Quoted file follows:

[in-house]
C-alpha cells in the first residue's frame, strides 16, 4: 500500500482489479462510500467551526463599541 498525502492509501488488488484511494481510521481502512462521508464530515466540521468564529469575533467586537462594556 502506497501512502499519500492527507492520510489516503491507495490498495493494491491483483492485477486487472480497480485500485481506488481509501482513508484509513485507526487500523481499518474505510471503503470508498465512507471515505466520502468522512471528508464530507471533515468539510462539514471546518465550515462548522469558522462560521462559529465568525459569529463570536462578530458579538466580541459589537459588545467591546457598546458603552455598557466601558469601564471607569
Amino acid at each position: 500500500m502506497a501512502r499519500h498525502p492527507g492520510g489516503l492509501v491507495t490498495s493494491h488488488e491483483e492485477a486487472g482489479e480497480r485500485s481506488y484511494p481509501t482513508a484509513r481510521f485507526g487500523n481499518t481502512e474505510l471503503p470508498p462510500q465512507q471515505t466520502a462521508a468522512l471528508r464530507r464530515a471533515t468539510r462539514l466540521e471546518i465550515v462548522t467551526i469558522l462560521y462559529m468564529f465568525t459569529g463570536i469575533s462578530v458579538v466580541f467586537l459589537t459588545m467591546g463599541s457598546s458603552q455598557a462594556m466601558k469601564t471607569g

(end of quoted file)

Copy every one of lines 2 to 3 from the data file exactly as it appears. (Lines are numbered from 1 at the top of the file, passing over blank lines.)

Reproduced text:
C-alpha cells in the first residue's frame, strides 16, 4: 500500500482489479462510500467551526463599541 498525502492509501488488488484511494481510521481502512462521508464530515466540521468564529469575533467586537462594556 502506497501512502499519500492527507492520510489516503491507495490498495493494491491483483492485477486487472480497480485500485481506488481509501482513508484509513485507526487500523481499518474505510471503503470508498465512507471515505466520502468522512471528508464530507471533515468539510462539514471546518465550515462548522469558522462560521462559529465568525459569529463570536462578530458579538466580541459589537459588545467591546457598546458603552455598557466601558469601564471607569
Amino acid at each position: 500500500m502506497a501512502r499519500h498525502p492527507g492520510g489516503l492509501v491507495t490498495s493494491h488488488e491483483e492485477a486487472g482489479e480497480r485500485s481506488y484511494p481509501t482513508a484509513r481510521f485507526g487500523n481499518t481502512e474505510l471503503p470508498p462510500q465512507q471515505t466520502a462521508a468522512l471528508r464530507r464530515a471533515t468539510r462539514l466540521e471546518i465550515v462548522t467551526i469558522l462560521y462559529m468564529f465568525t459569529g463570536i469575533s462578530v458579538v466580541f467586537l459589537t459588545m467591546g463599541s457598546s458603552q455598557a462594556m466601558k469601564t471607569g